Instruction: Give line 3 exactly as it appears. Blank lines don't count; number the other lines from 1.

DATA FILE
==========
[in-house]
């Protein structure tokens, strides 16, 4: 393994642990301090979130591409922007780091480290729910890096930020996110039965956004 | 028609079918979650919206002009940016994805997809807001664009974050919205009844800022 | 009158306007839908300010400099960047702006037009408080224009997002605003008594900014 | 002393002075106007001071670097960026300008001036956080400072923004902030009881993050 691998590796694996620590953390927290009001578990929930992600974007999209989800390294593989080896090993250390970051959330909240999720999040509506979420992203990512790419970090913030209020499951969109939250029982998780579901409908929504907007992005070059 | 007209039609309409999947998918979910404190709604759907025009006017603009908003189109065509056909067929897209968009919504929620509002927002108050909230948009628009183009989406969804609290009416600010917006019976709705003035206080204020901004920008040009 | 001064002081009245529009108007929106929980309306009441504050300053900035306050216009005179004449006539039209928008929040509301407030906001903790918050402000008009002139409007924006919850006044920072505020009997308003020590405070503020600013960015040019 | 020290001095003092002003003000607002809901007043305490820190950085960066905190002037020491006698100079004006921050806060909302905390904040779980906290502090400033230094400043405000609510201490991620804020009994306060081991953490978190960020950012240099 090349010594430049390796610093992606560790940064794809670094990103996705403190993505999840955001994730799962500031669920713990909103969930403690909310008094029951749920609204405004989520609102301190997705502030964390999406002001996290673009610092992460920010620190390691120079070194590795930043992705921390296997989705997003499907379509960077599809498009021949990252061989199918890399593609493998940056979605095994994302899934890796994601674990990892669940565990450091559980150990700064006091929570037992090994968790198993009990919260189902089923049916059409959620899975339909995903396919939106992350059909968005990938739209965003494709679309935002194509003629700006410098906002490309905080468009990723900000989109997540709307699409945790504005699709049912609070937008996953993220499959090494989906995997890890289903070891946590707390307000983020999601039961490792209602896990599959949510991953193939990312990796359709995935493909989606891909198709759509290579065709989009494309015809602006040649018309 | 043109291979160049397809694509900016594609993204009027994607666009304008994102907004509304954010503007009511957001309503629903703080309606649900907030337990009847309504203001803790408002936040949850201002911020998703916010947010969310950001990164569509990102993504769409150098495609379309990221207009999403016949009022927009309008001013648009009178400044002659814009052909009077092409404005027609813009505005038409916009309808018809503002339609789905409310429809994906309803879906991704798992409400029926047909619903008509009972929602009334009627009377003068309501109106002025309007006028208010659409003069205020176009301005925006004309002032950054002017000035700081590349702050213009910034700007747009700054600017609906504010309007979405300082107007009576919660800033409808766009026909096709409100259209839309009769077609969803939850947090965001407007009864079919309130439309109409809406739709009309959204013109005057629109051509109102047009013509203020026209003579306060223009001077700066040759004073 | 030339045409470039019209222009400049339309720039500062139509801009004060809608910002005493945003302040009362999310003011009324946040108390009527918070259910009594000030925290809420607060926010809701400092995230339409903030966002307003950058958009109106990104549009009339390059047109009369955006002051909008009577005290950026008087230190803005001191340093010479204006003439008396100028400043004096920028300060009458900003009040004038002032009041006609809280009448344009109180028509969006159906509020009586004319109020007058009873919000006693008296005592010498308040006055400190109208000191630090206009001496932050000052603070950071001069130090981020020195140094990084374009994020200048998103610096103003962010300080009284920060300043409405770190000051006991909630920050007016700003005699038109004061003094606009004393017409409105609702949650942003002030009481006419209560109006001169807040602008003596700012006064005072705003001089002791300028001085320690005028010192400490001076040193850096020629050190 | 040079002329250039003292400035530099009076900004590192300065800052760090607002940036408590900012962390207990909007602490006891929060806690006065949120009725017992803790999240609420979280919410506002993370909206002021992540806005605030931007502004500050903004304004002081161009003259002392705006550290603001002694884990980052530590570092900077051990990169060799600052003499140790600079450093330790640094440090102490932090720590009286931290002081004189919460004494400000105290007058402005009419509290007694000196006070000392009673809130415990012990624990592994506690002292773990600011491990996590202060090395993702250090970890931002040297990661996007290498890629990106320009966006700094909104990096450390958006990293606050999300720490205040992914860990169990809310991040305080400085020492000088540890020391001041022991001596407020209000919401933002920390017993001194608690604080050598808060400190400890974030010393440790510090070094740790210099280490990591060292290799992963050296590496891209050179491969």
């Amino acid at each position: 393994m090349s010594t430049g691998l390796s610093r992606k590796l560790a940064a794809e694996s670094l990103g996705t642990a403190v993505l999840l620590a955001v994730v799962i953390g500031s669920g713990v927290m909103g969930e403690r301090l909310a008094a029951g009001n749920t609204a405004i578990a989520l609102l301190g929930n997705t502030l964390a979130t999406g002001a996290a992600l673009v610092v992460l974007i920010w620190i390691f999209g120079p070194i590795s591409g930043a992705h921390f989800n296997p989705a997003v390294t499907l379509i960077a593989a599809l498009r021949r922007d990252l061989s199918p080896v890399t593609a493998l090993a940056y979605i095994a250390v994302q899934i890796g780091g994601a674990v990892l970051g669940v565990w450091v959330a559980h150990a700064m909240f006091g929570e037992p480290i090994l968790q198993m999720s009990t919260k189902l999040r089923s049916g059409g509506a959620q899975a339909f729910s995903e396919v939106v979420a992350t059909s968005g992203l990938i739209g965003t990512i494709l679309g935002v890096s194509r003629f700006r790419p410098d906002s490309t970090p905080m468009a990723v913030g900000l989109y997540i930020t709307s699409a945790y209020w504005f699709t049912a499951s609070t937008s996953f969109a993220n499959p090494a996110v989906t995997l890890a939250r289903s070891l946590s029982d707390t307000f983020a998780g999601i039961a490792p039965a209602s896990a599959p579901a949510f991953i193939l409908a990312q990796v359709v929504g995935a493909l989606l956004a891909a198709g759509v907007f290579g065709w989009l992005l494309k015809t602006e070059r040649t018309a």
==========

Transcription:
């Amino acid at each position: 393994m090349s010594t430049g691998l390796s610093r992606k590796l560790a940064a794809e694996s670094l990103g996705t642990a403190v993505l999840l620590a955001v994730v799962i953390g500031s669920g713990v927290m909103g969930e403690r301090l909310a008094a029951g009001n749920t609204a405004i578990a989520l609102l301190g929930n997705t502030l964390a979130t999406g002001a996290a992600l673009v610092v992460l974007i920010w620190i390691f999209g120079p070194i590795s591409g930043a992705h921390f989800n296997p989705a997003v390294t499907l379509i960077a593989a599809l498009r021949r922007d990252l061989s199918p080896v890399t593609a493998l090993a940056y979605i095994a250390v994302q899934i890796g780091g994601a674990v990892l970051g669940v565990w450091v959330a559980h150990a700064m909240f006091g929570e037992p480290i090994l968790q198993m999720s009990t919260k189902l999040r089923s049916g059409g509506a959620q899975a339909f729910s995903e396919v939106v979420a992350t059909s968005g992203l990938i739209g965003t990512i494709l679309g935002v890096s194509r003629f700006r790419p410098d906002s490309t970090p905080m468009a990723v913030g900000l989109y997540i930020t709307s699409a945790y209020w504005f699709t049912a499951s609070t937008s996953f969109a993220n499959p090494a996110v989906t995997l890890a939250r289903s070891l946590s029982d707390t307000f983020a998780g999601i039961a490792p039965a209602s896990a599959p579901a949510f991953i193939l409908a990312q990796v359709v929504g995935a493909l989606l956004a891909a198709g759509v907007f290579g065709w989009l992005l494309k015809t602006e070059r040649t018309a």